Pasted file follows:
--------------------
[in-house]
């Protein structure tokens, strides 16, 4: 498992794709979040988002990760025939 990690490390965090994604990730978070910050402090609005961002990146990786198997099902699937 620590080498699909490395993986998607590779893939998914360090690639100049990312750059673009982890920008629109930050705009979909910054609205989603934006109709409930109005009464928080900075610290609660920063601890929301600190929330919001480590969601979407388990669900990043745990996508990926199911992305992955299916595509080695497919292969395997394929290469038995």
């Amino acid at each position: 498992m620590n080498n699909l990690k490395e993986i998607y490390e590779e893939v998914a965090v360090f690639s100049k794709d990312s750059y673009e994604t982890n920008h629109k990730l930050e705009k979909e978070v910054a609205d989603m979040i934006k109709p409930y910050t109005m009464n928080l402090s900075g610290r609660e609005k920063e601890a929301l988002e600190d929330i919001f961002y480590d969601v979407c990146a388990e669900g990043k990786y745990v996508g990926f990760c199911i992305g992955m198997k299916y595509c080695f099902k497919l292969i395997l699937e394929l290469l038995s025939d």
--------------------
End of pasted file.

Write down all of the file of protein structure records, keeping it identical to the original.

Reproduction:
[in-house]
């Protein structure tokens, strides 16, 4: 498992794709979040988002990760025939 990690490390965090994604990730978070910050402090609005961002990146990786198997099902699937 620590080498699909490395993986998607590779893939998914360090690639100049990312750059673009982890920008629109930050705009979909910054609205989603934006109709409930109005009464928080900075610290609660920063601890929301600190929330919001480590969601979407388990669900990043745990996508990926199911992305992955299916595509080695497919292969395997394929290469038995």
């Amino acid at each position: 498992m620590n080498n699909l990690k490395e993986i998607y490390e590779e893939v998914a965090v360090f690639s100049k794709d990312s750059y673009e994604t982890n920008h629109k990730l930050e705009k979909e978070v910054a609205d989603m979040i934006k109709p409930y910050t109005m009464n928080l402090s900075g610290r609660e609005k920063e601890a929301l988002e600190d929330i919001f961002y480590d969601v979407c990146a388990e669900g990043k990786y745990v996508g990926f990760c199911i992305g992955m198997k299916y595509c080695f099902k497919l292969i395997l699937e394929l290469l038995s025939d």